Main Idea: Worship the Glories of Jesus

Let’s read the passage together.

Who is this who comes from Edom,
With garments of glowing colors from Bozrah,
This One who is majestic in His apparel,
Marching in the greatness of His strength?
“It is I who speak in righteousness, mighty to save.”
2 Why is Your apparel red,
And Your garments like the one who treads in the wine press?
3 “I have trodden the wine trough alone,
And from the peoples there was no man with Me.
I also trod them in My anger
And trampled them in My wrath;
And their lifeblood is sprinkled on My garments,
And I stained all My raiment.
4 “For the day of vengeance was in My heart,
And My year of redemption has come.
5 “I looked, and there was no one to help,
And I was astonished and there was no one to uphold;
So My own arm brought salvation to Me,
And My wrath upheld Me.
6 “I trod down the peoples in My anger
And made them drunk in My wrath,
And I poured out their lifeblood on the earth.” (Isaiah 63:1-6)

The main idea of this passage is that we are to worship the glories of Jesus; our Savior and Redeemer. The passage is given to us, so we fully appreciate the greatness of Jesus Christ. He is glorious because He is our Savior. And Jesus is glorious because He crushes His enemies and defeats evil once and for all.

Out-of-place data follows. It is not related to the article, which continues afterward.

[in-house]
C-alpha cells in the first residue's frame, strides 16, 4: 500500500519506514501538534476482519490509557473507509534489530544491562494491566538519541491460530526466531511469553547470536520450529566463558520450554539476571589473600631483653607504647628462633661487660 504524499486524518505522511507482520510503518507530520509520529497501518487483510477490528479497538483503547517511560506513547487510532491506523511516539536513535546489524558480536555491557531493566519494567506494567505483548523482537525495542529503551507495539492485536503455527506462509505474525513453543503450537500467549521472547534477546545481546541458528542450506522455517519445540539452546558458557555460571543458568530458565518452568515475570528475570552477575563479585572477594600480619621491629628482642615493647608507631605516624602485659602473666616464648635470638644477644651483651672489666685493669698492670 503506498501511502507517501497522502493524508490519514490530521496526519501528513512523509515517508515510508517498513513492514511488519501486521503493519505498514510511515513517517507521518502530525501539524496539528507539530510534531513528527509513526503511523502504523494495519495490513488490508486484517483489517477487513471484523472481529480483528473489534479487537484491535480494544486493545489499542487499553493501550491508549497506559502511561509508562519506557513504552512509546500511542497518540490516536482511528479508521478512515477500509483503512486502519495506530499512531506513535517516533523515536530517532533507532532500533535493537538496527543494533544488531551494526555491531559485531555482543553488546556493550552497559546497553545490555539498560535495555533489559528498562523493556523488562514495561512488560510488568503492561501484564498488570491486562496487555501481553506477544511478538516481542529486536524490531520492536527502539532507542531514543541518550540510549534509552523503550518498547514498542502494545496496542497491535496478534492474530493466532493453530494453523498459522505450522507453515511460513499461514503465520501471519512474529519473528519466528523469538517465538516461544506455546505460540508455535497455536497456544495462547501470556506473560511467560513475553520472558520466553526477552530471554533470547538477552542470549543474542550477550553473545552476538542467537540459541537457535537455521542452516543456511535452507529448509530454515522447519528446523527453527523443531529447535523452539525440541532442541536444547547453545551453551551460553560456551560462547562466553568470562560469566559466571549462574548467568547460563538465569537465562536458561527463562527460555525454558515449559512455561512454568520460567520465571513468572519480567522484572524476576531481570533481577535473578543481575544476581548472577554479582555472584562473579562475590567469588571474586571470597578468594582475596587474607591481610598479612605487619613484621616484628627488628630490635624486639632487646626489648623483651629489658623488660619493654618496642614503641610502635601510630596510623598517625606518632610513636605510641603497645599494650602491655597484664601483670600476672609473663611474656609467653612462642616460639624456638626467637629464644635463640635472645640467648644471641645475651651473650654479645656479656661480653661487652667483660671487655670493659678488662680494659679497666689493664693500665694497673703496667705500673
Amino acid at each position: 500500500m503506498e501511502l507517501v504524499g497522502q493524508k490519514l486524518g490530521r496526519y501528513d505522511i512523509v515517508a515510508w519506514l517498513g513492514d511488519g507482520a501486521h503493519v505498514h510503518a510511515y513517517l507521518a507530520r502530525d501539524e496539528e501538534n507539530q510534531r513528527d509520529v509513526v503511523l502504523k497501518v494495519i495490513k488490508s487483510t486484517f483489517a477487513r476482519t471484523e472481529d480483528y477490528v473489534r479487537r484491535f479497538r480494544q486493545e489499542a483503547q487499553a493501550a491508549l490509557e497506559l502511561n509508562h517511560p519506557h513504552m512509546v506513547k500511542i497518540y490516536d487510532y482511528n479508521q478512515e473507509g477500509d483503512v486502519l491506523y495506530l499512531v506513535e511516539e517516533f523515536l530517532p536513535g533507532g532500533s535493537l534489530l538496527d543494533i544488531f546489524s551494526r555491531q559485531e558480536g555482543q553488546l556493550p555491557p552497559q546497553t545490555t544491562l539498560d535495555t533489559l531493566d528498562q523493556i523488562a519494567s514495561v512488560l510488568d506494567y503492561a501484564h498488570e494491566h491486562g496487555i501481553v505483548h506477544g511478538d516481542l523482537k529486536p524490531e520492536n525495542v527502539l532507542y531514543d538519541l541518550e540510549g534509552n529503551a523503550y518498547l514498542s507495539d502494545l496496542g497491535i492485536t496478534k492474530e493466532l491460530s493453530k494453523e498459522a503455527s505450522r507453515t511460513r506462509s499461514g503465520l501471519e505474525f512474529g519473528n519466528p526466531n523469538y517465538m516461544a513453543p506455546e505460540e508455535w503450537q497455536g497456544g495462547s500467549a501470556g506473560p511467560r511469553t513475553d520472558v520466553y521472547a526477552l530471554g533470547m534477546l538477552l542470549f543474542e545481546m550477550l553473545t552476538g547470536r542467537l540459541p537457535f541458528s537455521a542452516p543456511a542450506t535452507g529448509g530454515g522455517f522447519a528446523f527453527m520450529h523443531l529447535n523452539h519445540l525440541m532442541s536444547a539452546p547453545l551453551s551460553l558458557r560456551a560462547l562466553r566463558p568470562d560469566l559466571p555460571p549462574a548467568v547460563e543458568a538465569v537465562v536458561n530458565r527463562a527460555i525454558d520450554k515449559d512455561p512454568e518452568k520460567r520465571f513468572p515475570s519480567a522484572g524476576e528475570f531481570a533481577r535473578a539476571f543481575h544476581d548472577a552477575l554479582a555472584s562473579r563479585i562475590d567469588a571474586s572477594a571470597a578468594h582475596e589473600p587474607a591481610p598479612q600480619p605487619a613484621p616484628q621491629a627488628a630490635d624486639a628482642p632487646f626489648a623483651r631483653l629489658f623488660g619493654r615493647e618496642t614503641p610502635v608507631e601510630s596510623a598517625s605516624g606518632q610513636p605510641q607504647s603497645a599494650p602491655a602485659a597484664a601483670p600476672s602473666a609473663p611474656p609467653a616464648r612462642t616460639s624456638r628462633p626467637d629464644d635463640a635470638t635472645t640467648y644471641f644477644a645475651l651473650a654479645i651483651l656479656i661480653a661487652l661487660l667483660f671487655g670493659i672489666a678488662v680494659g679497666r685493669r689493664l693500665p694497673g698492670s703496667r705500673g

Worship Jesus for He is Strong and Majestic

The passage begins with a voice asking a question. The person asking sees someone walking toward him. The person is coming from Bozrah, the capital city of Edom.

Edom is where the descendants of Essau live. Throughout the history of Israel, the Edomites are wicked enemies of God’s people. They are evil and despise God. Edom represents all who oppose God.

The person coming from Edom appears majestic and strong. He is marching as a warrior coming from a battlefield. His garments are noticeable because they are glowing in color.

Worship Jesus for He is Righteous and Mighty to Save

 The person identifies Himself. He says, “It is I who speak in righteousness, mighty to save.” Notice that He doesn’t say that He speaks righteous words, but He speaks in righteousness. Righteousness is His nature. He is right in all He thinks, says, and does.